By Dr. Tom Lloyd, LLM, MB ChB, MD, MRCS, MFFLM
Director, Saegis Safety Institute
While there has been a great deal written about organizational culture recently, it is still difficult to define and a complex concept for leaders to tackle. Yet there is evidence that it is a critical issue that must be addressed to improve patient safety.
A flawed organizational culture in a healthcare context adversely affects teamwork and communication, and consequently increases risk and impacts safety. The Joint Commission has estimated 80% of serious medical errors involved miscommunication between caregivers during transfer of care.
A hospital culture felt to be unsupportive, unfair and blame-focused will often engender disruptive behaviour, which is also known to have a negative impact on patient safety as it leads to ineffective care and poorer clinical outcomes.
A Learning Environment
Conversely, substantial improvement to hospital culture can successfully improve organizational outcomes and patient safety. The challenge for institutional leaders is how to bring it about. It has been reported that to achieve cultural improvement, organizations need to foster a learning environment wherein assessment of errors and incidents is consistent, transparent and not just punitive. This requires sustained and visible support by management for teams, as well as promotion of psychological security and the ability to safely speak up when individuals feel something is wrong.
The concept of installing a “just culture” has for many years, in a number of industries, been seen as an effective way to meet this need. It combines law, human factor science and system design, and focuses on shared accountability between team members and leaders, while also taking into account the interplay between behavioural choice and system design.
Instilling a Just Culture
One approach to instilling a more just culture is through an investment in training. For example, one program, Just Culture Certification by Minneapolis-based solutions firm Outcome Engenuity, has been very successful worldwide in turning around flawed cultures in high-risk, safety-driven industries, such as aviation and manufacturing as well as healthcare. The program aims to lead organizations away from judging events on the severity of the outcome to understanding the root causes and learning from the error. Through a mix of online learning and in person course work, it is intended to provide knowledge and tools for leaders and teams to establish a more open and fair culture. One key tool of the program is the Just Culture AlgorithmTM, a decision-making tool for managers to determine consistent, appropriate and constructive responses to an incident or error.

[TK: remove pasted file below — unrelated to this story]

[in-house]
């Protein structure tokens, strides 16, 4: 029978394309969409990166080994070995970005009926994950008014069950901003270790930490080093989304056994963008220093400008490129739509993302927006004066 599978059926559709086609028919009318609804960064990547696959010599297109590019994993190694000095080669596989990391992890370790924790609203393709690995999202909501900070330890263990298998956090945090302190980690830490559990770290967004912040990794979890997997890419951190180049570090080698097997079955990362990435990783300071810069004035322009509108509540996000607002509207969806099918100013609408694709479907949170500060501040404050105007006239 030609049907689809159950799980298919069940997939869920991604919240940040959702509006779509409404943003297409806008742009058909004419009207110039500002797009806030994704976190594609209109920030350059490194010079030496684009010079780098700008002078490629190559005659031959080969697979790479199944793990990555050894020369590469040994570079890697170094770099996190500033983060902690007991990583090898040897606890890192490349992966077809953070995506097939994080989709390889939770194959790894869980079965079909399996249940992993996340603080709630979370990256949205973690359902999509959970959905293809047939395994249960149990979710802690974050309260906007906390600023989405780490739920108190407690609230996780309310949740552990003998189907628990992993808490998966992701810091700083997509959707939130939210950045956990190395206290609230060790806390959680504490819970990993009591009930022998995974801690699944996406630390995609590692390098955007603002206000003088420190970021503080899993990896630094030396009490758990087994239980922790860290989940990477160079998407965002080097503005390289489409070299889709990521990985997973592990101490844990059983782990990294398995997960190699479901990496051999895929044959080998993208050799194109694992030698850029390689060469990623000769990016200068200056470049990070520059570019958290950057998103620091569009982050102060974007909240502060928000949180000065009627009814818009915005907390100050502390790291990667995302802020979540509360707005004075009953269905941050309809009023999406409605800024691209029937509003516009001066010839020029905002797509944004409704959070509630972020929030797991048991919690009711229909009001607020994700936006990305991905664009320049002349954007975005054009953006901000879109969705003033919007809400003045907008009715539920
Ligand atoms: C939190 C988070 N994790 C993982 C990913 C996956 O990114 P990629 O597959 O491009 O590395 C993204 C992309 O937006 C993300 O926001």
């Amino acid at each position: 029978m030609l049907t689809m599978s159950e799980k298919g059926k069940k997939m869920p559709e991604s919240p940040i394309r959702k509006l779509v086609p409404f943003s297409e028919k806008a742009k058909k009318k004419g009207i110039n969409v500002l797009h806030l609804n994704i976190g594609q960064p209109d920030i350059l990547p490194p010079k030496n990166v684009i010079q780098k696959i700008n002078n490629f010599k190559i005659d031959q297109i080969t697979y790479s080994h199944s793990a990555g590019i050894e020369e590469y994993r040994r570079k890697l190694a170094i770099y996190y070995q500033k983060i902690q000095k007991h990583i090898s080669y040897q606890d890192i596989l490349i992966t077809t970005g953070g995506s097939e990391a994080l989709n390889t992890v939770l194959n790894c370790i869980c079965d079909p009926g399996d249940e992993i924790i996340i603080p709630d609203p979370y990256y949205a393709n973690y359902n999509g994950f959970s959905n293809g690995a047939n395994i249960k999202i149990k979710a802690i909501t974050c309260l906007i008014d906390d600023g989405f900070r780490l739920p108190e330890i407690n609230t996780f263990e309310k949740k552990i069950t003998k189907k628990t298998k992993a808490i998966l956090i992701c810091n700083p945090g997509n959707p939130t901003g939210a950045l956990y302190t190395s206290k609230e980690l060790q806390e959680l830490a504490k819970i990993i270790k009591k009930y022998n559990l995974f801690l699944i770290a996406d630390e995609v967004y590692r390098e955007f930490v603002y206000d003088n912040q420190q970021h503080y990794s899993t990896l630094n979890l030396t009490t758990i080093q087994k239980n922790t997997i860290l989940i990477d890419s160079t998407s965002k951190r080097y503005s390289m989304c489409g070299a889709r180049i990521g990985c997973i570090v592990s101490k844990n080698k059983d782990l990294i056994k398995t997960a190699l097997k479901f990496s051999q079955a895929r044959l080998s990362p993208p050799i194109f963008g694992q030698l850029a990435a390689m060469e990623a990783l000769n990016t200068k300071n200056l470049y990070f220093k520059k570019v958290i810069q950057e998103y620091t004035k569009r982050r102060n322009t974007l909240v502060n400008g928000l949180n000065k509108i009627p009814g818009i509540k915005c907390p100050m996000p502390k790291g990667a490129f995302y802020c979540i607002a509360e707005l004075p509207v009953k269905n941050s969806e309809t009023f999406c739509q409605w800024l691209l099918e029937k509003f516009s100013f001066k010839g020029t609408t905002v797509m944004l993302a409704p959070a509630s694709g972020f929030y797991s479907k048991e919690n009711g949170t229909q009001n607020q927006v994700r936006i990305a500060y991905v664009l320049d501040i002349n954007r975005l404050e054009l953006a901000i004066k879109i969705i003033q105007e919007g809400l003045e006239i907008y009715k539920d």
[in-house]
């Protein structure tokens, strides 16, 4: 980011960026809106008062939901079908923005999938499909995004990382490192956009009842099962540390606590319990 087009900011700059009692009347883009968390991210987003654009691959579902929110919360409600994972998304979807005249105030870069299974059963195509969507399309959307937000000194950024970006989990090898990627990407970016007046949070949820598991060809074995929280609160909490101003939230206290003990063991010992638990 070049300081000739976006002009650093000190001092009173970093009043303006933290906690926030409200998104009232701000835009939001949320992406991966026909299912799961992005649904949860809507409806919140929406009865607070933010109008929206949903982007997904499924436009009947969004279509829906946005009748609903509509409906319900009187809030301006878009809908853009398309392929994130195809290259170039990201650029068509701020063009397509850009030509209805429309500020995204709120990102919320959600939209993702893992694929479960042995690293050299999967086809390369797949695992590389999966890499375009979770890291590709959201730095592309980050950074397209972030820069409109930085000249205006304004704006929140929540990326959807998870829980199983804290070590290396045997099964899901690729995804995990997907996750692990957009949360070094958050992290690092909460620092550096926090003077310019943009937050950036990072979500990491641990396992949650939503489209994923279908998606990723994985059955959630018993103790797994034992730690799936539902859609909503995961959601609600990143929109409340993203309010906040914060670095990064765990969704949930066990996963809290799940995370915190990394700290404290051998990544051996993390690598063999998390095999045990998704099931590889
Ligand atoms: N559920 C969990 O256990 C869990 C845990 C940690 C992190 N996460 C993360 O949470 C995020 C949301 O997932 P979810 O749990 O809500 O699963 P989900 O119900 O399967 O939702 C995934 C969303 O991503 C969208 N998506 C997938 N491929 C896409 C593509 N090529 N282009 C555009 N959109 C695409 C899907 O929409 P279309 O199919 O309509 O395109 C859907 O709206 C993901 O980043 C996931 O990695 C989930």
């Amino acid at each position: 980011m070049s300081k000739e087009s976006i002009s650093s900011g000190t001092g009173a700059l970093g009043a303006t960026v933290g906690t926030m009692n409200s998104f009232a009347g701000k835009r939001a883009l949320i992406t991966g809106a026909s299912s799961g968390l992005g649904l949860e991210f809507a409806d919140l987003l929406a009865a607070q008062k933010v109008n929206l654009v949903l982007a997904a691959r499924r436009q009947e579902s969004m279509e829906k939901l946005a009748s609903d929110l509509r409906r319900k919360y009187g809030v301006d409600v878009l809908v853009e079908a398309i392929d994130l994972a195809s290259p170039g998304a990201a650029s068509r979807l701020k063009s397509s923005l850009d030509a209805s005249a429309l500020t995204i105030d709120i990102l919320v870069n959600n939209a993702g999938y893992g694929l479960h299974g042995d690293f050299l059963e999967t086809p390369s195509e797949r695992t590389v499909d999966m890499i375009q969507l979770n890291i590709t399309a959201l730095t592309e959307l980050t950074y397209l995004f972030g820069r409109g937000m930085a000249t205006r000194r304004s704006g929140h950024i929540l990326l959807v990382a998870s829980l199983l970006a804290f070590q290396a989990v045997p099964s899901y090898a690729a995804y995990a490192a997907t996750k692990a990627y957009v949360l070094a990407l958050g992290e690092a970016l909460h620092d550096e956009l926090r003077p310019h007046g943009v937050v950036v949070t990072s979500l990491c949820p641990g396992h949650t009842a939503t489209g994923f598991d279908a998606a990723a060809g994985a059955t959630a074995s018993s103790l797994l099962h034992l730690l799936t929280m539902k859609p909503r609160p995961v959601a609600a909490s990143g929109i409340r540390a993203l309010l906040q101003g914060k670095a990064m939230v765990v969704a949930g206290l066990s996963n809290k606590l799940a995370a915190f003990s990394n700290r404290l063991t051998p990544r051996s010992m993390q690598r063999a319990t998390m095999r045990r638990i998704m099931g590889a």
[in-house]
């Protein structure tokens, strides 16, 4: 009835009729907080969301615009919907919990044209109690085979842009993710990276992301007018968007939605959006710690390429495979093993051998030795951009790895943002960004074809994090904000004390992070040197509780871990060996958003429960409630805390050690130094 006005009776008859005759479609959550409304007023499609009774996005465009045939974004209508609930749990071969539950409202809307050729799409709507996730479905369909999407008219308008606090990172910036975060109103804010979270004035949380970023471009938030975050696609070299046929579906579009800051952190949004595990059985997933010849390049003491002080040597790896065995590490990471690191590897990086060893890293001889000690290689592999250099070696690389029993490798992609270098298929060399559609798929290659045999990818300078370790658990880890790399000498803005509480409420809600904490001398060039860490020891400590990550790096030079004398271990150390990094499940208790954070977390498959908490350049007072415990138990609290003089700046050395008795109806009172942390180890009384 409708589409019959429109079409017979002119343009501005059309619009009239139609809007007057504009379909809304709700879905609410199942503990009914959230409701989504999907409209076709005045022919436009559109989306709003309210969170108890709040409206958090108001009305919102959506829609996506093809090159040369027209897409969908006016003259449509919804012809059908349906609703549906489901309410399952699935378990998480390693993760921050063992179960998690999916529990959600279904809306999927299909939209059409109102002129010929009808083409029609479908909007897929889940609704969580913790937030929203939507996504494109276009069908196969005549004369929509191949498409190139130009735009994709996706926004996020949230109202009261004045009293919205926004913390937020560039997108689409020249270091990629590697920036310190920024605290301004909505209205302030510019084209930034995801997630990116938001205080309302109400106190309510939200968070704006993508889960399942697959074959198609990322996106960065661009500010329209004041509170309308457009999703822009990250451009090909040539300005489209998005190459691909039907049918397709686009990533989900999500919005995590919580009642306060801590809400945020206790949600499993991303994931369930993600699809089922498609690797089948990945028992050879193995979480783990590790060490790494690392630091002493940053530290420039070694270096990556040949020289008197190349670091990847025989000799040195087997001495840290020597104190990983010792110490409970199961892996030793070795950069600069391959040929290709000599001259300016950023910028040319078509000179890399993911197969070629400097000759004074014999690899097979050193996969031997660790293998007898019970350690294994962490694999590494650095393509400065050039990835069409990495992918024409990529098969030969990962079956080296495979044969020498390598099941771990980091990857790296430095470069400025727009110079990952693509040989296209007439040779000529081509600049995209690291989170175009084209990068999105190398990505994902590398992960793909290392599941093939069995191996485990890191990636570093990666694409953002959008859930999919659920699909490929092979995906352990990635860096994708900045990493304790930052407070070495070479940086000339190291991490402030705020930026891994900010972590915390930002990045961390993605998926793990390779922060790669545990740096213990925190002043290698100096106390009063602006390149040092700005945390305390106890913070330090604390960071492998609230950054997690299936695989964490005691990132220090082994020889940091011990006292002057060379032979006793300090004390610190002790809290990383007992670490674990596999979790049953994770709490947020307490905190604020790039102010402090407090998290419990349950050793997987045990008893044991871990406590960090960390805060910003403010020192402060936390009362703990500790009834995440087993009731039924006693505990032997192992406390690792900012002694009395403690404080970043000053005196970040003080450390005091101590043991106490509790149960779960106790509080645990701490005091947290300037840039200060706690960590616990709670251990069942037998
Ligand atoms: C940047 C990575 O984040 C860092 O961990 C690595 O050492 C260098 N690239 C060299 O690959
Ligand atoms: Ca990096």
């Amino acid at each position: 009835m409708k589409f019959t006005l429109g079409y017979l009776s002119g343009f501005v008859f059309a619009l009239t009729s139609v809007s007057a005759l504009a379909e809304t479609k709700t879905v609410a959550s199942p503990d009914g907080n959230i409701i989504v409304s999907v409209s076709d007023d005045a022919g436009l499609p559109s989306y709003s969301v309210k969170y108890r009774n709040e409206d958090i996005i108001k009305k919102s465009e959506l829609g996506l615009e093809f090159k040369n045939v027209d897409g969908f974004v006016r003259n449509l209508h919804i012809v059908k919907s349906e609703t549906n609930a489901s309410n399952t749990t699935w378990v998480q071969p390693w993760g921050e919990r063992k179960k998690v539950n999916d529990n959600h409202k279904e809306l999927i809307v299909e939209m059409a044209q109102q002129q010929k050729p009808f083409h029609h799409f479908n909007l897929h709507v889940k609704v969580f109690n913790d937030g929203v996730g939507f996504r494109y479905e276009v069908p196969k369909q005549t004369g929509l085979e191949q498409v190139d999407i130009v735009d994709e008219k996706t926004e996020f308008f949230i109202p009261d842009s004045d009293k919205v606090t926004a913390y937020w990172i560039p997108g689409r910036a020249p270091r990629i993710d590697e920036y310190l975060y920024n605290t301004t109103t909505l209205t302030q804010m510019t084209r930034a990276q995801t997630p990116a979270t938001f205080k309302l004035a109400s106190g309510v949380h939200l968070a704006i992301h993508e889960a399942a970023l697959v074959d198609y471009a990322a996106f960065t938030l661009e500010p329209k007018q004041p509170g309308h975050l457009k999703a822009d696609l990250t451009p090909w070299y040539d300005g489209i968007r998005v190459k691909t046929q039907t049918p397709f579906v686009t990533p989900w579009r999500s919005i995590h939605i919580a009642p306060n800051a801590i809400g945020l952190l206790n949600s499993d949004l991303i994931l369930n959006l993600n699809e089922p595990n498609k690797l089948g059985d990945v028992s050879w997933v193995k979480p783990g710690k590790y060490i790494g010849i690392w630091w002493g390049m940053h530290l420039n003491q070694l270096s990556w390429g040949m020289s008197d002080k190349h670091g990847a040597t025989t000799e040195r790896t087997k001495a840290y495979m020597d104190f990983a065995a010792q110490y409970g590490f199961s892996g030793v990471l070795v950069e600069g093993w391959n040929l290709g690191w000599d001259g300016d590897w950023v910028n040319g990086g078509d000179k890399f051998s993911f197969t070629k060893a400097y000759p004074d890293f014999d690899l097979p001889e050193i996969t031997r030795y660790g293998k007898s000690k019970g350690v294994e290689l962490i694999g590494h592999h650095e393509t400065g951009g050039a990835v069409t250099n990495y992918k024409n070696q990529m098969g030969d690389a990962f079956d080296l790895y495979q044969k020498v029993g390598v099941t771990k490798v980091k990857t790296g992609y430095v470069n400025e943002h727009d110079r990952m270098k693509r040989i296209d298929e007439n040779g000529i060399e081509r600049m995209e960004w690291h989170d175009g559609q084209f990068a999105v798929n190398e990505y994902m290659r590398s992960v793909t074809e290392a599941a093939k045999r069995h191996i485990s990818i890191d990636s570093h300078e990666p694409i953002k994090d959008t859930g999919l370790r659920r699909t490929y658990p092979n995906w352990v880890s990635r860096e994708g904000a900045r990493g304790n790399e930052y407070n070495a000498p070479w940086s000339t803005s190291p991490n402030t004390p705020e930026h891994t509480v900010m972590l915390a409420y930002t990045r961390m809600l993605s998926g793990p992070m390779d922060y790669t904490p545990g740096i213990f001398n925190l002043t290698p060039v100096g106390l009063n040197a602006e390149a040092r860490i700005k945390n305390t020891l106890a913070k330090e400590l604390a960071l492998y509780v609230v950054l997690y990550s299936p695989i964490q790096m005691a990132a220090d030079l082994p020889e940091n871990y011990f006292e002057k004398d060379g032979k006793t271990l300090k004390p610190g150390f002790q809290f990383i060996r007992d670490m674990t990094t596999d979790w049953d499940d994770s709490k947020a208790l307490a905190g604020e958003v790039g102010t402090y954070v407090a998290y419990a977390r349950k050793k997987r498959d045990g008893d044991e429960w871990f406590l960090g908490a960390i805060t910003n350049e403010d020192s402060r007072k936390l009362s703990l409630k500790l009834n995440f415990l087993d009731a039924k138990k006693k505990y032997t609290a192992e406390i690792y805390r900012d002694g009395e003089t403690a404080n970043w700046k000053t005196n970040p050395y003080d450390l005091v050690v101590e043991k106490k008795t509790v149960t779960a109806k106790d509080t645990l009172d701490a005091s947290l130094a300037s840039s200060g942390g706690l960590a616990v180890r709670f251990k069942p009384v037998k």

In Canada, the just culture concept appears to be gaining traction, and training is now more accessible due to a recent partnership between Outcome Engenuity and Saegis, a subsidiary of the Canadian Medical Protective Association (CMPA). Through this collaboration, Saegis now offers a range of Just Culture courses and programs onsite at hospitals across Canada.
Investing in Organizational Change
While programs like Just Culture are available to help hospitals engender positive change in their organizational cultures, the challenge for institutional leaders is to determine if they are an investment priority given the scarcities of time and budgets. Ideally, though, as more Canadian hospitals see tangible, positive results from programs like Just Culture, investing in them will become an easier decision for healthcare leaders across Canada.
Joint Commission Center for Transforming Healthcare Releases Targeted Solutions Tool for Hand-Off Communications, Joint Commission Perspectives®, August 2012, Volume 32, Issue 8, Copyright 2012 Joint Commission on Accreditation of Healthcare Organizations
Joint Commission Perspectives on Patient Safety, Managing Disruptive Behaviour, January 2009.
Retrieved June 2013 from: www.jcrinc.com Mannion R, Smith J. BMJ Quall Saf 2017;0:1-3